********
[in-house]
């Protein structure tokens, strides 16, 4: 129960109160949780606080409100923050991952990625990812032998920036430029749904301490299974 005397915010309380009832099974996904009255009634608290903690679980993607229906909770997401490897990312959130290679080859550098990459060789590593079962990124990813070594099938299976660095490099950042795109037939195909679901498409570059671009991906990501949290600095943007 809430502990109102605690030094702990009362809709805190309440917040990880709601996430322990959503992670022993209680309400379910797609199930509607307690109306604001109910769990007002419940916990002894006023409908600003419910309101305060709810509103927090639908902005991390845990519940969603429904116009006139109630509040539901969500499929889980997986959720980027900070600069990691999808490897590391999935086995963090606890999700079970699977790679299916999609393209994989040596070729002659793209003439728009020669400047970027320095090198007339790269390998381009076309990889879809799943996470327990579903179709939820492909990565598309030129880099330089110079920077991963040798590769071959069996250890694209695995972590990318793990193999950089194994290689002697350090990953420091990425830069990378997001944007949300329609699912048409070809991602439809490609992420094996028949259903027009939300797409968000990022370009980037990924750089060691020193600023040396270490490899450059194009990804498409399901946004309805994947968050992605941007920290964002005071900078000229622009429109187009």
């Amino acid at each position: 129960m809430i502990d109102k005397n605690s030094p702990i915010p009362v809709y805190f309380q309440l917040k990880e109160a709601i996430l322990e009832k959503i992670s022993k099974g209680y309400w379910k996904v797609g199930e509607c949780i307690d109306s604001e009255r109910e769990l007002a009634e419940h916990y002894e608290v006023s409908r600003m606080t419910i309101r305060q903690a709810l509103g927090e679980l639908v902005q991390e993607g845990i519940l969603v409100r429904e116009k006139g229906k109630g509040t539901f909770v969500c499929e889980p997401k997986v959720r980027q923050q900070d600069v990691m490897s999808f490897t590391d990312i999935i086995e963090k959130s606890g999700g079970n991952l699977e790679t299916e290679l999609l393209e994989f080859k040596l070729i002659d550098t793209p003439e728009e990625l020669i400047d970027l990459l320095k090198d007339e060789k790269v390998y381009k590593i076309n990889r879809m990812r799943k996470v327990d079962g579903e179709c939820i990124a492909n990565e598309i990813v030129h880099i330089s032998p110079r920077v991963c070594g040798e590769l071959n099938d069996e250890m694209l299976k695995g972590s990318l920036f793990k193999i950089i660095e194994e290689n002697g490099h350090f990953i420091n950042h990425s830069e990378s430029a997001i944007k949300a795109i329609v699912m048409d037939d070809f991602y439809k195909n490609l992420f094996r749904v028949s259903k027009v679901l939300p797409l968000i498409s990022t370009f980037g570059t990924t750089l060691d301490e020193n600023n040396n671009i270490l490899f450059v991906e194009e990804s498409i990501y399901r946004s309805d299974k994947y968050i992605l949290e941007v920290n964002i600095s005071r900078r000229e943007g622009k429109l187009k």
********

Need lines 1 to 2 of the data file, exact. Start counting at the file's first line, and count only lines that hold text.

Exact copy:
[in-house]
């Protein structure tokens, strides 16, 4: 129960109160949780606080409100923050991952990625990812032998920036430029749904301490299974 005397915010309380009832099974996904009255009634608290903690679980993607229906909770997401490897990312959130290679080859550098990459060789590593079962990124990813070594099938299976660095490099950042795109037939195909679901498409570059671009991906990501949290600095943007 809430502990109102605690030094702990009362809709805190309440917040990880709601996430322990959503992670022993209680309400379910797609199930509607307690109306604001109910769990007002419940916990002894006023409908600003419910309101305060709810509103927090639908902005991390845990519940969603429904116009006139109630509040539901969500499929889980997986959720980027900070600069990691999808490897590391999935086995963090606890999700079970699977790679299916999609393209994989040596070729002659793209003439728009020669400047970027320095090198007339790269390998381009076309990889879809799943996470327990579903179709939820492909990565598309030129880099330089110079920077991963040798590769071959069996250890694209695995972590990318793990193999950089194994290689002697350090990953420091990425830069990378997001944007949300329609699912048409070809991602439809490609992420094996028949259903027009939300797409968000990022370009980037990924750089060691020193600023040396270490490899450059194009990804498409399901946004309805994947968050992605941007920290964002005071900078000229622009429109187009």